Evaluation is an ongoing process that enables you to examine what is working or not working throughout the course of your initiative and at the end of it. Evaluation helps you to demonstrate your program’s progress or success and to learn from shortcomings or when the initiative has not achieved its goals or desired impact.
Although we have placed “Evaluation” at the end of the toolkit, it should be considered throughout your process by taking in feedback and making necessary adjustments as you go.
By evaluating the initiative’s activities and outcomes — from Research and Planning, to Capacity Building, to Filming and Production, to Outreach, Distribution and Engagement — you can turn a critical lens to both the design and implementation of the initiative, as well as the initiative’s impact.
The information you collect allows you to better communicate your learning and your program’s impact to others, which is critical for improving public relations, boosting staff morale, and attracting and retaining support from current and potential funders, partners and communities. Sharing impact results also helps to advance the field as a whole — a kind of collective learning. In short, a comprehensive evaluation process can set the stage for a next collaboration.
For the most effective evaluation processes, it is best practice to involve your team, partners, stakeholders and the affected community. Their reflections and assessments will likely be more valuable than your own to reveal the insights and impact your Video for Change initiative has made.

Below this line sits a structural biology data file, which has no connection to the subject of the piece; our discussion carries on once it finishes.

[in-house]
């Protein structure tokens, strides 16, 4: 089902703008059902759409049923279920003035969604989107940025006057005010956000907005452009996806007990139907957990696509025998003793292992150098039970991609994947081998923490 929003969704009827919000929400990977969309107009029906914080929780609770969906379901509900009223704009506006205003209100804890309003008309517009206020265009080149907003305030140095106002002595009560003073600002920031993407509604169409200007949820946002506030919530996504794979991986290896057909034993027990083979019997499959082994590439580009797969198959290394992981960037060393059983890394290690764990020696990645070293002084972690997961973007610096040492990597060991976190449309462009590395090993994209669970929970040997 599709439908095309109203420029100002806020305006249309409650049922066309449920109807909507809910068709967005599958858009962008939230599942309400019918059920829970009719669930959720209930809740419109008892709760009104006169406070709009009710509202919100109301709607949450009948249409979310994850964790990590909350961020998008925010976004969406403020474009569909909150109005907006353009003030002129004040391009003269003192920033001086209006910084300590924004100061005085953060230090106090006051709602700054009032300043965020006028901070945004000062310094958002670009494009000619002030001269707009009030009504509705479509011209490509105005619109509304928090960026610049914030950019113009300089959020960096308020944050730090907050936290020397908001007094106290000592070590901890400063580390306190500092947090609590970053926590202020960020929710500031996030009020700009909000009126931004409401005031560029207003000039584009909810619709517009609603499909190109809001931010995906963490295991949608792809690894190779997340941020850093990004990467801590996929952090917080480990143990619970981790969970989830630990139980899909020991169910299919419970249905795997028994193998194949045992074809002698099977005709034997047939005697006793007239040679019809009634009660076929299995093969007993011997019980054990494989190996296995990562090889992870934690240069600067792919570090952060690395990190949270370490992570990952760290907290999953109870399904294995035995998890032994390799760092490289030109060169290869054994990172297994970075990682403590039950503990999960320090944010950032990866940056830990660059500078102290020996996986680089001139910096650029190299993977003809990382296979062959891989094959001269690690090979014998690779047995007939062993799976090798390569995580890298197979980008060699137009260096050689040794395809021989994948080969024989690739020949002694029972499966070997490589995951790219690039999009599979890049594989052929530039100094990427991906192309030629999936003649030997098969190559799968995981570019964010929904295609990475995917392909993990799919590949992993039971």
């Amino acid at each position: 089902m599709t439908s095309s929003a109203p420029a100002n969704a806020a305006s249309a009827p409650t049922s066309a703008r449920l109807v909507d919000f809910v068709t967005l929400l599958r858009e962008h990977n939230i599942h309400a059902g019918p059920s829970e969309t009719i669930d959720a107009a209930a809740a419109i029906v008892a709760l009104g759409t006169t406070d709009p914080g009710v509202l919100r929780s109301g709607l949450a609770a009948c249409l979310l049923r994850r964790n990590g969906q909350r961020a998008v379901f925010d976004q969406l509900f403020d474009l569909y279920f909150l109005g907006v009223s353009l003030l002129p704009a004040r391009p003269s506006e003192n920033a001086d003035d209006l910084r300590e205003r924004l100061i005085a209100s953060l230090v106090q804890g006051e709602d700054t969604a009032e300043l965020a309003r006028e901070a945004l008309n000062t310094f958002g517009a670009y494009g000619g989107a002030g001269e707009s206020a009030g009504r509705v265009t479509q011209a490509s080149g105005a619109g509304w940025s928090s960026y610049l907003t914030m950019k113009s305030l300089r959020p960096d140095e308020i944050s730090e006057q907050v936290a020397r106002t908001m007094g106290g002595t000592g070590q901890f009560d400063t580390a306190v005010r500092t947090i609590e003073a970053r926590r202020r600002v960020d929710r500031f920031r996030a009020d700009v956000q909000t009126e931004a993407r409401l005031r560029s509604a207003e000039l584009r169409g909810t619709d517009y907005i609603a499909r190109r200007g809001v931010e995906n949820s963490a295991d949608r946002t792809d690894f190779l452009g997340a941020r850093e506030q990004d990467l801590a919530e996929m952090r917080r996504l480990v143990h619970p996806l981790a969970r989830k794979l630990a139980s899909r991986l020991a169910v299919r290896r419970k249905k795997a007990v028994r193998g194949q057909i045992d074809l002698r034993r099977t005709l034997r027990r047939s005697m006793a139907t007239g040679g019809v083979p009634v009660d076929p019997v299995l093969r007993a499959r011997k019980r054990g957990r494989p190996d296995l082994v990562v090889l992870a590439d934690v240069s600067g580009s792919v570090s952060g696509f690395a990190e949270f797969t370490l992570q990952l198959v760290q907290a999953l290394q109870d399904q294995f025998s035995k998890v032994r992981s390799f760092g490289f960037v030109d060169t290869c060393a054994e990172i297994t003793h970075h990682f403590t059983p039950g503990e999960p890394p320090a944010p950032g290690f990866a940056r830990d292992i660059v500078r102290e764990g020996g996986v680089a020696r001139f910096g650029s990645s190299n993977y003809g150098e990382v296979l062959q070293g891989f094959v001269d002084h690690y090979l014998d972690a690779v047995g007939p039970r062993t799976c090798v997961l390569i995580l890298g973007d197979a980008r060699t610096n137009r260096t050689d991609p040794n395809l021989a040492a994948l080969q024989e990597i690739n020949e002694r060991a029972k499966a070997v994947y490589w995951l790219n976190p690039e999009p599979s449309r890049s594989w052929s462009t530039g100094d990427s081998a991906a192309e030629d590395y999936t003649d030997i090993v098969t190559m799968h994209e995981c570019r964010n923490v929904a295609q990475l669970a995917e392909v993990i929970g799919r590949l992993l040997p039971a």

The Impact Pathway model focuses on two evaluation approaches: ‘progress evaluation’ and ‘final evaluation’.
The amount of evaluation you do will depend on your resources, your strategy and your plan for using the information you collect. A full evaluation can be huge, and some large non-profits or universities can spend years evaluating an initiative.
Unfortunately, funders often don’t provide a lot of resources for evaluation. If you have the chance, however, we recommend putting five percent of your budget into this work and telling your funders why it is so important, so they know more about the effectiveness (or otherwise) of their funding strategy.